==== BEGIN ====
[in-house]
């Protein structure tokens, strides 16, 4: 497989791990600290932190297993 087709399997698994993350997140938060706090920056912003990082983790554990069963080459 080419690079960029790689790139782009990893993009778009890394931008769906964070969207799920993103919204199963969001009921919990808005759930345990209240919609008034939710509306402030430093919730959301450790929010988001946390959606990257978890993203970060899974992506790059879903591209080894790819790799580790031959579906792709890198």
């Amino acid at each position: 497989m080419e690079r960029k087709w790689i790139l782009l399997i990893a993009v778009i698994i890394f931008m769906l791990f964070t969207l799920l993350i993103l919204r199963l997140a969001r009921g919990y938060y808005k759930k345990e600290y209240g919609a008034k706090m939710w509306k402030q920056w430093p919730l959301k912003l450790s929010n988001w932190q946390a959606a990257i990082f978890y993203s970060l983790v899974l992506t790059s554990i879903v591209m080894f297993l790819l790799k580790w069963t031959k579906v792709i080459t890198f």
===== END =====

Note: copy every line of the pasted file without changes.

[in-house]
């Protein structure tokens, strides 16, 4: 497989791990600290932190297993 087709399997698994993350997140938060706090920056912003990082983790554990069963080459 080419690079960029790689790139782009990893993009778009890394931008769906964070969207799920993103919204199963969001009921919990808005759930345990209240919609008034939710509306402030430093919730959301450790929010988001946390959606990257978890993203970060899974992506790059879903591209080894790819790799580790031959579906792709890198």
């Amino acid at each position: 497989m080419e690079r960029k087709w790689i790139l782009l399997i990893a993009v778009i698994i890394f931008m769906l791990f964070t969207l799920l993350i993103l919204r199963l997140a969001r009921g919990y938060y808005k759930k345990e600290y209240g919609a008034k706090m939710w509306k402030q920056w430093p919730l959301k912003l450790s929010n988001w932190q946390a959606a990257i990082f978890y993203s970060l983790v899974l992506t790059s554990i879903v591209m080894f297993l790819l790799k580790w069963t031959k579906v792709i080459t890198f």